When I first contacted Joe Lee, proprietor and chief designer of 1388 Technology, I was taken aback to learn that his GEM Tweaks had been discontinued, at least temporarily. "Both Pavane and Cesar were selling very well two years ago when they were first launched. However, very soon the source of one of the major components -- the Tibetan large brown Amber -- dried up and today, I am still seeking the same species for similar type of amber to replace it but thus far have failed. I got hold of various samples but they just didn't give the same sonic performance as the original Tibetan amber. This is really unfortunate."

Say what you will, Mr. Lee's sincerity cannot be fairly doubted if he's willing to stop selling a product -- and attempts to order still come in regularly -- just because a certain flavor of amber has become unavailable. Of course, this disappointment of consumer desires could be avoided if there was any mention of this discontinued status on the web page. But who am I to be so formal? "I am still trying other sources (for the right amber)," he continued. "Production may resume tomorrow or never. I can't tell."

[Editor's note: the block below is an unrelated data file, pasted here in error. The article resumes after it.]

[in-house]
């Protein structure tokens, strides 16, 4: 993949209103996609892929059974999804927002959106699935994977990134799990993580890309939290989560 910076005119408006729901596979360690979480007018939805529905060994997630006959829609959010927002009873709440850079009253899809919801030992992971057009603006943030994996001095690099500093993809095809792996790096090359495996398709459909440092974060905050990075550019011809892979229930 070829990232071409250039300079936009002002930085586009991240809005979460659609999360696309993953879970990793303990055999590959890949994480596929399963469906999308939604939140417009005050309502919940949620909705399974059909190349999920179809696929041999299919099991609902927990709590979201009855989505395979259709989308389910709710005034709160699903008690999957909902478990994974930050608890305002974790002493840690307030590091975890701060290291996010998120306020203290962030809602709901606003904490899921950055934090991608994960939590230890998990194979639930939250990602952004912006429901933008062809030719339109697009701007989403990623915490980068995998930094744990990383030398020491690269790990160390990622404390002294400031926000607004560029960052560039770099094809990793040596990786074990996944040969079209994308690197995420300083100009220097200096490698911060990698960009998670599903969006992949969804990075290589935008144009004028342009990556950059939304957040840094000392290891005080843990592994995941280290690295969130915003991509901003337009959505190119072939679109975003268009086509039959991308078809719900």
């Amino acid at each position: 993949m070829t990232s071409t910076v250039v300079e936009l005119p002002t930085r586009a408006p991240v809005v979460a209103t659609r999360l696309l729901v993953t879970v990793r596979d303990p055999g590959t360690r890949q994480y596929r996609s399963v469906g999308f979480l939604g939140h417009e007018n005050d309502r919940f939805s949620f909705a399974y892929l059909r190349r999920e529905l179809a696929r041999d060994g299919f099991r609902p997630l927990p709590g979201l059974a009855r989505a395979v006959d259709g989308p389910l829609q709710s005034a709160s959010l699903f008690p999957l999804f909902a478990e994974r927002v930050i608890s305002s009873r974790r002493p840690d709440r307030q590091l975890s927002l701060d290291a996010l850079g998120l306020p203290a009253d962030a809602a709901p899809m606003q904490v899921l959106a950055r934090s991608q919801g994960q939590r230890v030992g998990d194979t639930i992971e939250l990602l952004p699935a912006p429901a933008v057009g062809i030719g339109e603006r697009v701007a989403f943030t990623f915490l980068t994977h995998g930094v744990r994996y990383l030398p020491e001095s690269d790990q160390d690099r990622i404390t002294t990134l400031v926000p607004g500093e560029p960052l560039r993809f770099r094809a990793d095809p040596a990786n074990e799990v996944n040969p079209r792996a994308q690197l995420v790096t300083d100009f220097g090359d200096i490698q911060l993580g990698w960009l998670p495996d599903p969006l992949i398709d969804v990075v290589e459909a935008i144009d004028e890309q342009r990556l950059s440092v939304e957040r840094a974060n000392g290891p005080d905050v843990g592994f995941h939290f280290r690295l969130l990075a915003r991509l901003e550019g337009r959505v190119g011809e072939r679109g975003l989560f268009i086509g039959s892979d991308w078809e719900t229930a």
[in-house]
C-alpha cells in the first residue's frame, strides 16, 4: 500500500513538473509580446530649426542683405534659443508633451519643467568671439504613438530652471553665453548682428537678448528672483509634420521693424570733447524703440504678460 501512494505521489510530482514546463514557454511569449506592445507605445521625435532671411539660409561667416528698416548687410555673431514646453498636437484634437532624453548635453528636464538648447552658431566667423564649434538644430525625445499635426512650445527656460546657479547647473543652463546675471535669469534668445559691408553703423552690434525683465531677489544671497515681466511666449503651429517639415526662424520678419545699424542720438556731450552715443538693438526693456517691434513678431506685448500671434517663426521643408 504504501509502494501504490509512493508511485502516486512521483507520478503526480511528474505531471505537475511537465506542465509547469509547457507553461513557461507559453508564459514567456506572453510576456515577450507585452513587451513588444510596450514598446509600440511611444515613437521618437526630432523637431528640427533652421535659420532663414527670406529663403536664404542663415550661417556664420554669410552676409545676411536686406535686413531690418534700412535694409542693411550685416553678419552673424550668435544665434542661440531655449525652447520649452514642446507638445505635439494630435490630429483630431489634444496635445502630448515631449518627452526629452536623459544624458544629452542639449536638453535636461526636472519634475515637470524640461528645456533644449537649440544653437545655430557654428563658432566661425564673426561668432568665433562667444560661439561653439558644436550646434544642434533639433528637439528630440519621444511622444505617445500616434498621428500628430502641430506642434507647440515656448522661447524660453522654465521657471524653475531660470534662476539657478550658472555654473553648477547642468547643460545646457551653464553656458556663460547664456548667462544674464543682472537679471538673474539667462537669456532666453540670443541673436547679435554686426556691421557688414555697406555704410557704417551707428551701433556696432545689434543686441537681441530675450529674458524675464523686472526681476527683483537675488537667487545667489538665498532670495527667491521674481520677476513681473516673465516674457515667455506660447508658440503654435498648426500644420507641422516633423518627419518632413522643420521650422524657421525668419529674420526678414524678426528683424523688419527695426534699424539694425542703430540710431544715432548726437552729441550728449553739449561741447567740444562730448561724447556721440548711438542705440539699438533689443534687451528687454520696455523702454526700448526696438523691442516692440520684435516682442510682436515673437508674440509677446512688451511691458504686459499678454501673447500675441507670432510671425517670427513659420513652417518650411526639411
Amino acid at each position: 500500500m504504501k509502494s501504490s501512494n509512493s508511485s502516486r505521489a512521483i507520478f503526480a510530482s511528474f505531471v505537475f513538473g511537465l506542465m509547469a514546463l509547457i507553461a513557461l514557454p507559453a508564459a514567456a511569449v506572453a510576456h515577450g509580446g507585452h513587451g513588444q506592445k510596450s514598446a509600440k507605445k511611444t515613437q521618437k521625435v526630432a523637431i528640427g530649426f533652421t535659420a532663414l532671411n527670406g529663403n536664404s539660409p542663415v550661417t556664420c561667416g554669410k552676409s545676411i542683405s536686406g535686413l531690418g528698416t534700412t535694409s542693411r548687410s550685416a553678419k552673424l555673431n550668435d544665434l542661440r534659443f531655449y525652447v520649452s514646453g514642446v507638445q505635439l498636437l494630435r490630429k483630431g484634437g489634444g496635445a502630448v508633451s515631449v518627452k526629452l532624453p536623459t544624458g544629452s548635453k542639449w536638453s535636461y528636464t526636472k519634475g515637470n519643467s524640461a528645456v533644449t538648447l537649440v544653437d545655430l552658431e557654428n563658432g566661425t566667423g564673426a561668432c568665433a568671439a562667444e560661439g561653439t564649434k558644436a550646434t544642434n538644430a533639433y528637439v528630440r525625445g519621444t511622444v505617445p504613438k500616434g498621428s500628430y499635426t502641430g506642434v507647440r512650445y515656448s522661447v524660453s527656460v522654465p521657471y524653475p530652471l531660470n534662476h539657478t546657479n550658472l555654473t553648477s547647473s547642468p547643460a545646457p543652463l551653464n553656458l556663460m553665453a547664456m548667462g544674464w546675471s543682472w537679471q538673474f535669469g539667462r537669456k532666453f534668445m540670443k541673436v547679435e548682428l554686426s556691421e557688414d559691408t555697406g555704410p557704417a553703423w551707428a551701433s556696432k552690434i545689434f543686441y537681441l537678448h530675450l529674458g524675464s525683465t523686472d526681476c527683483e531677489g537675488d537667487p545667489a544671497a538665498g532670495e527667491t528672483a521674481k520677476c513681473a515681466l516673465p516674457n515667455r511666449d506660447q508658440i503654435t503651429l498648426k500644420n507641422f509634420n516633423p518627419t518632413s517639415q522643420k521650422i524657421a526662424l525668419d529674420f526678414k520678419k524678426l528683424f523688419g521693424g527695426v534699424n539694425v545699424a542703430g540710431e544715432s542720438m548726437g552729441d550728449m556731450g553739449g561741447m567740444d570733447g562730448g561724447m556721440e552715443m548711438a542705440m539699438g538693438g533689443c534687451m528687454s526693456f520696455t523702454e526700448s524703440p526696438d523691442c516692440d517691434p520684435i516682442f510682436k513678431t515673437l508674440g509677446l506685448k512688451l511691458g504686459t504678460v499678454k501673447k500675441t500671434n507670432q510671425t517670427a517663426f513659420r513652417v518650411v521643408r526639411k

While we both weighed the wisdom of including an unavailable product in this survey, that certainly hadn't stopped me where the db5 was concerned. Plus, the GEM Tweak does represent the outer, hair-splicing edge of tweakery's terrible swift sword. Happily, Joe had one remaining set of Cesar he was willing to lend me for trial. "You'll be stunned!" he assured me. Heck, I was already stunned just looking at the pictures.